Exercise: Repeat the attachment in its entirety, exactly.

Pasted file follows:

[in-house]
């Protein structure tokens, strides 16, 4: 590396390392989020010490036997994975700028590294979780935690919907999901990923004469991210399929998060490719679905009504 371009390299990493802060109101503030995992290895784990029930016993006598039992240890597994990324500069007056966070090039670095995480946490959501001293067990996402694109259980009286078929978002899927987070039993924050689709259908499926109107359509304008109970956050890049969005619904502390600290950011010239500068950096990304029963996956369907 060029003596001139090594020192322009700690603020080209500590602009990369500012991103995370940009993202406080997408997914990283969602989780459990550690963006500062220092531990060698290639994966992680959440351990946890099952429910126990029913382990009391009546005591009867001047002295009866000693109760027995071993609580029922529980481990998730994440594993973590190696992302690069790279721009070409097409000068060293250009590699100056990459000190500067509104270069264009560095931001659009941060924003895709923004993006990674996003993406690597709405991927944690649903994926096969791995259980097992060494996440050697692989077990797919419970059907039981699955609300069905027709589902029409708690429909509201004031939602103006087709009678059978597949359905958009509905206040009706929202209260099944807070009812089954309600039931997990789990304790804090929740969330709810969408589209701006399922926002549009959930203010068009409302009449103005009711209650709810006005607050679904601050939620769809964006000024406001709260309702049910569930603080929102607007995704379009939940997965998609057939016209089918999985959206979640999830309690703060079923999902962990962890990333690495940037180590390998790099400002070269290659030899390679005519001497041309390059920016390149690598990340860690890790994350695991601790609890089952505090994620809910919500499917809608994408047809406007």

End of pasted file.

[in-house]
């Protein structure tokens, strides 16, 4: 590396390392989020010490036997994975700028590294979780935690919907999901990923004469991210399929998060490719679905009504 371009390299990493802060109101503030995992290895784990029930016993006598039992240890597994990324500069007056966070090039670095995480946490959501001293067990996402694109259980009286078929978002899927987070039993924050689709259908499926109107359509304008109970956050890049969005619904502390600290950011010239500068950096990304029963996956369907 060029003596001139090594020192322009700690603020080209500590602009990369500012991103995370940009993202406080997408997914990283969602989780459990550690963006500062220092531990060698290639994966992680959440351990946890099952429910126990029913382990009391009546005591009867001047002295009866000693109760027995071993609580029922529980481990998730994440594993973590190696992302690069790279721009070409097409000068060293250009590699100056990459000190500067509104270069264009560095931001659009941060924003895709923004993006990674996003993406690597709405991927944690649903994926096969791995259980097992060494996440050697692989077990797919419970059907039981699955609300069905027709589902029409708690429909509201004031939602103006087709009678059978597949359905958009509905206040009706929202209260099944807070009812089954309600039931997990789990304790804090929740969330709810969408589209701006399922926002549009959930203010068009409302009449103005009711209650709810006005607050679904601050939620769809964006000024406001709260309702049910569930603080929102607007995704379009939940997965998609057939016209089918999985959206979640999830309690703060079923999902962990962890990333690495940037180590390998790099400002070269290659030899390679005519001497041309390059920016390149690598990340860690890790994350695991601790609890089952505090994620809910919500499917809608994408047809406007």